Kurds In Europe, New York For Treatment Of Apparent Gas Wounds
LONDON (AP) _ More than two dozen Kurds burned on their faces, backs and hands from reported Iraqi poison gas attacks that killed 5,000 were flown to four European countries and the United States on Tuesday for treatment.
Some coughed violently, others lay motionless on stretchers as they were taken from an Iran Air ambulance plane that touched down in Austria, Switzerland, West Germany and Britain.
One 6-year-old child, said by Iranian and Kurdish officials to have lost her entire family in an attack, sobbed constantly and called for her parents. At least four other children were among the wounded.
The plane, dropping off six patients each in Vienna, Geneva, Frankfurt and London, arrived in New York later Tuesday with five wounded. The man, woman and three girls were taken to St. John’s Episcopal Hospital in Queens, where they were admitted in stable condition, hospital spokesman Jim Wellen said.
He said they suffered from skin and eye wounds, burns and inhalation injuries.
Swiss Red Cross President Felix Christ said the Iranian goverment was paying for the medical treatment.
Iran said the Iraqi air force dropped cyanide and mustard gas bombs on three Kurdish towns in Iraq, killing 5,000 Kurds and injuring 5,000 other people. The attacks first targeted the town of Halabja, which had been captured by Iran, on March 16. Some chemical bombs reportedly hit the nearby villages of Khormal and Dojaila during the next few days. Most victims were in Halabja.
Dr. Gerhard Freilinger, department head of Vienna’s University Clinic for plastic surgery, said the patients he talked to appeared to have been injured by mustard gas that may have been mixed with a nerve gas.
It was possible the mustard gas was ″in combination with a light nerve gas, because they all have bad headaches, are dizzy and (some) may have been unconscious,″ he told reporters in Vienna.
Mustard gas causes changes in the lungs that can lead to suffocation, burns the skin and also destroys bone marrow, Freilinger said.
The gas is heavier than air, which he said would explain how it seeped into cellars where the patients said they had been hiding during the attacks.
Freilinger said poison gas penetrates everything, including clothes.
″They can’t run away from it because if they do, they breath it in even deeper,″ he said.
In the past, Iran has sent soldiers allegedly poisoned by mustard gas to Vienna and other European cities for treatment. In July, Iranian civilians were sent for treatment for the first time.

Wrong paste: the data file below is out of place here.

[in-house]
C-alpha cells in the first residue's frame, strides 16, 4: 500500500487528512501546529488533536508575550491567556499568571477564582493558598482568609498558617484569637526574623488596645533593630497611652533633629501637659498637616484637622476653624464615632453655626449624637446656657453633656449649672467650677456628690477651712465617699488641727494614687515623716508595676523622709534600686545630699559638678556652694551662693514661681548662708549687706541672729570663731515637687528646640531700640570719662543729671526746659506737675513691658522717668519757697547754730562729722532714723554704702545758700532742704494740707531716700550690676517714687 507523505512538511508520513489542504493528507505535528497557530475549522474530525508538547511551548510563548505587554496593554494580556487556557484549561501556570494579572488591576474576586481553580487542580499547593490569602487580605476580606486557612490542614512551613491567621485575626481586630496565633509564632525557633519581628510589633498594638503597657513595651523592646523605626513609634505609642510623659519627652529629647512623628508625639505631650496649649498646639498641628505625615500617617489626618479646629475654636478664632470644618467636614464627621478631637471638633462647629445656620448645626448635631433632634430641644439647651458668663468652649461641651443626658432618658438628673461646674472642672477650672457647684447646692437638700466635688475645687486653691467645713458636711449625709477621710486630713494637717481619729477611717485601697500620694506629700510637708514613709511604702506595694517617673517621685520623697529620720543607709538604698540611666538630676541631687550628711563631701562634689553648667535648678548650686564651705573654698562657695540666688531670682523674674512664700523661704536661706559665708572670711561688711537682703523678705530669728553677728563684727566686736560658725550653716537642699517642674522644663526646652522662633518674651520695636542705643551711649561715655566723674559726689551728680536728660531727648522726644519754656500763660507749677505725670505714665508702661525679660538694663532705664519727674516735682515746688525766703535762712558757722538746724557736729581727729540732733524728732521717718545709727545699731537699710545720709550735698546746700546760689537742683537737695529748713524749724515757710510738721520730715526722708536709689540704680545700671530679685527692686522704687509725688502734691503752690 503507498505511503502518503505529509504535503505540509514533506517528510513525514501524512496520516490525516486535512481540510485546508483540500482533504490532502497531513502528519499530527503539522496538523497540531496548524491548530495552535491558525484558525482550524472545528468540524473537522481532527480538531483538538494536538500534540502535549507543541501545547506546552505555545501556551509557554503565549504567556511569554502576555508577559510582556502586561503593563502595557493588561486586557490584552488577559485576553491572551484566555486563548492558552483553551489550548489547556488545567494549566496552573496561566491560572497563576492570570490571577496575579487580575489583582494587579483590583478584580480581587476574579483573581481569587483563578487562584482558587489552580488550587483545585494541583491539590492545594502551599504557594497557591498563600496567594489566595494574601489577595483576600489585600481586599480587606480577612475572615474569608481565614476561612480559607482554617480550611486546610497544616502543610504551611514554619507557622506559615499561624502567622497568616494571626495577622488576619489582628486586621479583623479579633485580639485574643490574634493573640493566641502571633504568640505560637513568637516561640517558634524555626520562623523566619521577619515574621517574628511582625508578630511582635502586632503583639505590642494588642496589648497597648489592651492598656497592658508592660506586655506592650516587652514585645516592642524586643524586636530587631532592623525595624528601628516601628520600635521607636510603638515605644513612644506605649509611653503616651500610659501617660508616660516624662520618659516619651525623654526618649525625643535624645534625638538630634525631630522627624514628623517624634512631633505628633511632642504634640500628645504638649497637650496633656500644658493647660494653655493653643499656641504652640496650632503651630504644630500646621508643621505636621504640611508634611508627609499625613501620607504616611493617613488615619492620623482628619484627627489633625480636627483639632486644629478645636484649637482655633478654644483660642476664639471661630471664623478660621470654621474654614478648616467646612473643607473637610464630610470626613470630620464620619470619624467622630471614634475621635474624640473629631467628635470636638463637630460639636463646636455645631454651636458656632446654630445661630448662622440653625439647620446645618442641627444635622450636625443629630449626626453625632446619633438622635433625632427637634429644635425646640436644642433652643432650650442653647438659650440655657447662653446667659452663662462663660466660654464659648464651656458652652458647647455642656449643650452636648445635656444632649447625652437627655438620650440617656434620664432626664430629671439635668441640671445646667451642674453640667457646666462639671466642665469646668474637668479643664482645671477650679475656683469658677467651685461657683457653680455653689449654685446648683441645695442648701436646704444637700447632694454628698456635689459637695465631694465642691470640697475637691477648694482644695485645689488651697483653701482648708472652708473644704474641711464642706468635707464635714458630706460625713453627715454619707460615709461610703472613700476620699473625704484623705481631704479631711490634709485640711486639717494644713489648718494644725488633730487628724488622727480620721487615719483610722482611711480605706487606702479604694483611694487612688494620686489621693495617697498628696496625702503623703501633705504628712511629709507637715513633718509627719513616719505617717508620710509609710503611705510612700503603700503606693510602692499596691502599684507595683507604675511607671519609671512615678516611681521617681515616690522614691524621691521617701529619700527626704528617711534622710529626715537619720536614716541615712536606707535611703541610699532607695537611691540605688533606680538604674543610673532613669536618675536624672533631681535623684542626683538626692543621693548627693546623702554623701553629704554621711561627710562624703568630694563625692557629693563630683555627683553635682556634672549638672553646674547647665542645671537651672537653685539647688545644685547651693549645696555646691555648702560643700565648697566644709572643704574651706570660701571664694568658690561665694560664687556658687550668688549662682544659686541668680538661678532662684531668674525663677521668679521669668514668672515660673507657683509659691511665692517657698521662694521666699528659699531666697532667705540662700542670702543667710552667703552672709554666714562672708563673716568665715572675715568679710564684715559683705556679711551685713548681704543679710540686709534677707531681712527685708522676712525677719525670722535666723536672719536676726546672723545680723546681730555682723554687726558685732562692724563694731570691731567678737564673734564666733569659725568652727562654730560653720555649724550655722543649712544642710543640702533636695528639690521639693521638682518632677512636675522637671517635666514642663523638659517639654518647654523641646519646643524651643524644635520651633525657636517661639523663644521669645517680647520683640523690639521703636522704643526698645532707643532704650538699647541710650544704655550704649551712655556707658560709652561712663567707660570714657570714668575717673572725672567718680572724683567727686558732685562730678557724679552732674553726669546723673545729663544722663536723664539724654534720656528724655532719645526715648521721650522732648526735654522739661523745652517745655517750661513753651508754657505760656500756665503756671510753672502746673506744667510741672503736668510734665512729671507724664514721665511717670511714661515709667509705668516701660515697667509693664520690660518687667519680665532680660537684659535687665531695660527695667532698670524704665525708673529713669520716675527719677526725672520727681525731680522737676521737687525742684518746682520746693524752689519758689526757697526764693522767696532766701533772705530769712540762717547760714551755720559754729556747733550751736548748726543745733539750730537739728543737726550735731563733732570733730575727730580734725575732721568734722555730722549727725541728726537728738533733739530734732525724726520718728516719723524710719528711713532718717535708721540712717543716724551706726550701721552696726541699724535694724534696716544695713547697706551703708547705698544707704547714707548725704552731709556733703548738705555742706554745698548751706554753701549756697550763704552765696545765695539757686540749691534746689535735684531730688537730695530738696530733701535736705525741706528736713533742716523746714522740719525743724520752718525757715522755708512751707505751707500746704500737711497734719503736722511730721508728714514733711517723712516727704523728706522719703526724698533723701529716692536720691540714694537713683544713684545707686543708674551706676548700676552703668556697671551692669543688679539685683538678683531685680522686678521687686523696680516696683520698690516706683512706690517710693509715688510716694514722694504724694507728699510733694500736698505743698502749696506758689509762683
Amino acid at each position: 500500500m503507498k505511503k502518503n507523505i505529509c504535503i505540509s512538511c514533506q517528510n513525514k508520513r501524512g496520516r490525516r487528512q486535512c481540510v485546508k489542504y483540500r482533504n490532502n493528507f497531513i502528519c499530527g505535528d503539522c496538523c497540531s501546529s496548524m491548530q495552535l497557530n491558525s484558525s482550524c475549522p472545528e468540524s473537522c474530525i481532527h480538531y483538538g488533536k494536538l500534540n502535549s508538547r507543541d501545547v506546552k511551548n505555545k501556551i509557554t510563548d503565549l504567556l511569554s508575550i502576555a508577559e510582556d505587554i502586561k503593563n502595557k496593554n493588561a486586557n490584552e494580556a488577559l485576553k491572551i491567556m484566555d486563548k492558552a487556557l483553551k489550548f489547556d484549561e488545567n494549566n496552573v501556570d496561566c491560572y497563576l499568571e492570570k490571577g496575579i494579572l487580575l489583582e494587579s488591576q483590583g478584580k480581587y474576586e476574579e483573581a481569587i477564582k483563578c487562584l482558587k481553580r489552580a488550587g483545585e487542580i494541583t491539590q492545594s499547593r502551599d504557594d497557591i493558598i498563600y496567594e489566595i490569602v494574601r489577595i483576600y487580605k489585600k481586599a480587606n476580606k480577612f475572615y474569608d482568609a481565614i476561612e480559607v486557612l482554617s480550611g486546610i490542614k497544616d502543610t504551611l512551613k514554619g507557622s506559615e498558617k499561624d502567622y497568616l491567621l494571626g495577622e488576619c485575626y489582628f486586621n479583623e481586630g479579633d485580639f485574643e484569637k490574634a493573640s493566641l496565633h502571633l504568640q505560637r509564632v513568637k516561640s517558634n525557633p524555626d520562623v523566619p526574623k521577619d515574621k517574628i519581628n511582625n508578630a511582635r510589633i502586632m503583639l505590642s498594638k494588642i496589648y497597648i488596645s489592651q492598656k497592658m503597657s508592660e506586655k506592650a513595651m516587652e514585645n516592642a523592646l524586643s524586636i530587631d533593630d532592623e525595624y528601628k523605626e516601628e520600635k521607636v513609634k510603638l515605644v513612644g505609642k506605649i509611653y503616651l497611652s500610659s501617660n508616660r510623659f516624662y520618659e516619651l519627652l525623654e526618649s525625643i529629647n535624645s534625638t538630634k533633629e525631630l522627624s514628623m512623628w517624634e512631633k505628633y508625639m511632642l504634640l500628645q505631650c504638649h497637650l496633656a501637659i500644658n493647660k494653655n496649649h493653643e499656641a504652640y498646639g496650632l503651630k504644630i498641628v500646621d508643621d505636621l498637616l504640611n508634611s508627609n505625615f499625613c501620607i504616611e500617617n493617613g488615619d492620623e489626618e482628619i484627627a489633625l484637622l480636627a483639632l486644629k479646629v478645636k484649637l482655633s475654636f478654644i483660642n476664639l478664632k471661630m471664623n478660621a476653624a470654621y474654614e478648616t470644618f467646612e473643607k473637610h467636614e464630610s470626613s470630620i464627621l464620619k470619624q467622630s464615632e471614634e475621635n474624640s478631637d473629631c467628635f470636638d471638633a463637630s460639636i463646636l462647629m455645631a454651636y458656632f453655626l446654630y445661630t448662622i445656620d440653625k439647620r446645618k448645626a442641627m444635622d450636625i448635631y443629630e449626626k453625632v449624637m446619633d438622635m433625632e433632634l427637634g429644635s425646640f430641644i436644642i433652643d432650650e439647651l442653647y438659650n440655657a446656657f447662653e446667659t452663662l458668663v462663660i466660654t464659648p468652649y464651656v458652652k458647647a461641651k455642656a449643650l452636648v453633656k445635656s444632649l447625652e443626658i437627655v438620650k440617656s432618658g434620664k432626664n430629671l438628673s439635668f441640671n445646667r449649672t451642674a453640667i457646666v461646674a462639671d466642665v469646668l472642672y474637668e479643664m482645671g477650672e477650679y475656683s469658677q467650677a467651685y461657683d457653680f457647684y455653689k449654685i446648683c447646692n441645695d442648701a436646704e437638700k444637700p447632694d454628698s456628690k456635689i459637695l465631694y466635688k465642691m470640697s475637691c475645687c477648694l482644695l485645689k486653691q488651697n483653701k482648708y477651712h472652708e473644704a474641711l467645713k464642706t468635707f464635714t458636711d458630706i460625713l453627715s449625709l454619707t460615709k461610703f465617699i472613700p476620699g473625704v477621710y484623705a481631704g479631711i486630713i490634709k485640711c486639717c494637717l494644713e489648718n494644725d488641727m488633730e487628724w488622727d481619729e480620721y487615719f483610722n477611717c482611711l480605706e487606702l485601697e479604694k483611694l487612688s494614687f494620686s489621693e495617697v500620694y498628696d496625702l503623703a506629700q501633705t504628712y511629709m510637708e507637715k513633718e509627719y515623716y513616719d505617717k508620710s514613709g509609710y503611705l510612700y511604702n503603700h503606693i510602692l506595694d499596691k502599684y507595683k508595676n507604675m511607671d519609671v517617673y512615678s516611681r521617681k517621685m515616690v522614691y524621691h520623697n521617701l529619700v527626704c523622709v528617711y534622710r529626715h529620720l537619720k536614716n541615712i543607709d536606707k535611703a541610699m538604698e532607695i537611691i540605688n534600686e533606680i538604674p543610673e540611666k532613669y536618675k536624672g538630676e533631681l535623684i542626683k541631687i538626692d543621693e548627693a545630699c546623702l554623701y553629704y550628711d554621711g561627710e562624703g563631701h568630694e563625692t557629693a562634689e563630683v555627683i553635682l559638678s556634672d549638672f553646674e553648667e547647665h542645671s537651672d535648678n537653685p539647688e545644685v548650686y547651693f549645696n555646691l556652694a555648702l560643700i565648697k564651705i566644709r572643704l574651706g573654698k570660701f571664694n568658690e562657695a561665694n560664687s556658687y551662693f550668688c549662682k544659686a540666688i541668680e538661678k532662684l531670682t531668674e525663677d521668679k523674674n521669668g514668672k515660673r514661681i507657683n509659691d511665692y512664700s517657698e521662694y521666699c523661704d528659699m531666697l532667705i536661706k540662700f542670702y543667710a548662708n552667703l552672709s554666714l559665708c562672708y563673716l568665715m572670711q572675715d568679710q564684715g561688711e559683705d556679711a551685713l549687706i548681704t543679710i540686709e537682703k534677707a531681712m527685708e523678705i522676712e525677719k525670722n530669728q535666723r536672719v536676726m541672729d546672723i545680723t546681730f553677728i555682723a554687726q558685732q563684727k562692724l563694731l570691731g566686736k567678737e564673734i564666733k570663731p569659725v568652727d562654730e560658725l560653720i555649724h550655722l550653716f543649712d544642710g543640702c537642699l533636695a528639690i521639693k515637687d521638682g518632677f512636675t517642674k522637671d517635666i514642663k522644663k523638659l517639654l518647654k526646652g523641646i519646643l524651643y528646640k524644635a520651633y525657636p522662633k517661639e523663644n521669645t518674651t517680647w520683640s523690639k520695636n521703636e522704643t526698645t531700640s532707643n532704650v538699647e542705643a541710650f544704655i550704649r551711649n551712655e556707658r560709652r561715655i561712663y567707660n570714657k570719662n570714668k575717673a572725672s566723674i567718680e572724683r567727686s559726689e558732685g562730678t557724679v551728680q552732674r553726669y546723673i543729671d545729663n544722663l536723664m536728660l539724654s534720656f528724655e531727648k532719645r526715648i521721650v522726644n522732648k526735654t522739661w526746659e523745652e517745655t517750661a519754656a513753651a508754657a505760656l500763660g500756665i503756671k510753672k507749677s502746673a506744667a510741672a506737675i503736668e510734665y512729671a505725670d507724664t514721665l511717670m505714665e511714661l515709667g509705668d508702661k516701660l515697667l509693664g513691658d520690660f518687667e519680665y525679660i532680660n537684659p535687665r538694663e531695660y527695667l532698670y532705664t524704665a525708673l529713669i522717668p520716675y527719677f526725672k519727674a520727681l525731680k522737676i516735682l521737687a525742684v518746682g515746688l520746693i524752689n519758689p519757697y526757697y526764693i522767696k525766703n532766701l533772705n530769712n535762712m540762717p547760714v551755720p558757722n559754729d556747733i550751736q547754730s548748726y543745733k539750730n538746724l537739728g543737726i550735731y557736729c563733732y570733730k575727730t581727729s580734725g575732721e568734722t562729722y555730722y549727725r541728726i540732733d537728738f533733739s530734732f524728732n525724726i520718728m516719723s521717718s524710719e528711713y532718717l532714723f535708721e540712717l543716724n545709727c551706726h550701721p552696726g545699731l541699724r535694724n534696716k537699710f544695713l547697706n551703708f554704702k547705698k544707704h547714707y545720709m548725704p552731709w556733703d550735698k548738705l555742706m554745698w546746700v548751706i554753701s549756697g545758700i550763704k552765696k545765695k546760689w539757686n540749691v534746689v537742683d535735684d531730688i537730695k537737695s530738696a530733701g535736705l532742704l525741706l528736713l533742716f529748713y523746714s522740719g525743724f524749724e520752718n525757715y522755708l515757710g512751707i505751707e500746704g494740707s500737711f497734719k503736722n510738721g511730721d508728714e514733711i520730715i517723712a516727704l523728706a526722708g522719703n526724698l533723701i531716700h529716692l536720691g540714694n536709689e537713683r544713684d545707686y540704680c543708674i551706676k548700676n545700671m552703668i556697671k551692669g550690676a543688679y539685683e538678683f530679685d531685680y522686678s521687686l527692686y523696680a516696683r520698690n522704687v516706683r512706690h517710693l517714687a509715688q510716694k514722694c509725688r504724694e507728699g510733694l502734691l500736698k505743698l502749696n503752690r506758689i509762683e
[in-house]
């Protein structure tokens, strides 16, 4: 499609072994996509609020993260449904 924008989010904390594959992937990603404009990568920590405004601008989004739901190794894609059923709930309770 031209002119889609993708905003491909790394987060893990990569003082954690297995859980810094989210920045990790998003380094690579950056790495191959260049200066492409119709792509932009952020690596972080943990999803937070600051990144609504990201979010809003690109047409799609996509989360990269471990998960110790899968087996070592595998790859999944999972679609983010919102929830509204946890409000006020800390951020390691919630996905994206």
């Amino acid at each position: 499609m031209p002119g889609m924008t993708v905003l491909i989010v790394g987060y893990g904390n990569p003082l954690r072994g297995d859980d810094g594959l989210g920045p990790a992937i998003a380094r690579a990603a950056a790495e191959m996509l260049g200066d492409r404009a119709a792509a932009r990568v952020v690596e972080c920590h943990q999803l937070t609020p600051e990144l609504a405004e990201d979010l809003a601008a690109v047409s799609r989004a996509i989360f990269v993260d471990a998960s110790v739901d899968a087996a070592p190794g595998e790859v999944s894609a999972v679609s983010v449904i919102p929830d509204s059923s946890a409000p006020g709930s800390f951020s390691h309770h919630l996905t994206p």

Since 1984, Freilinger has treated about 30 victims of alleged chemical weapons attacks in the 7 1/2 -year-old Persian Gulf war. He said about half of them had survived, but the latest victims were injured nearly two weeks ago, meaning the damage done by the gas could not be reversed.
Freilinger said he visited areas allegedly bombed with chemical weapons in 1984 and had taken a sample of the gas for verification and testing.
He said two of the patients, a child and a severely wounded Iranian soldier, were to be placed in the intensive care unit at his university clinic.
Three women and a man were brought to private clinics in the Austrian capital.
In Geneva, three children aged between six and 11 were driven by ambulance to the Lausanne University Hospital and two men and a woman were flown on to Zurich and taken to the city’s University Hospital.
A Swiss Foreign Ministry spokesman said the six were granted visas for Switzerland for humanitarian reasons. In 1985, five Iranian soldiers allegedly wounded by Iraqi chemical weapons were treated in Zurich and Lausanne. The following year, six more were treated in Lausanne and in Liestal near Basel and two died.
Five men and a 6-year-old girl were taken to Recklinghausen, 125 miles north of Frankfurt. Scores of Iranians injured in the war have been flown in recent years to the West German town, which has several clinics that specialize in respiratory ailments.
About 70 Iranian protesters waving placards and photographs of civilians allegedly burned by chemical gas gathered at London’s Heathrow Airport. Three male and three female patients were due to be taken from the converted jumbo jet to Cromwell Hospital.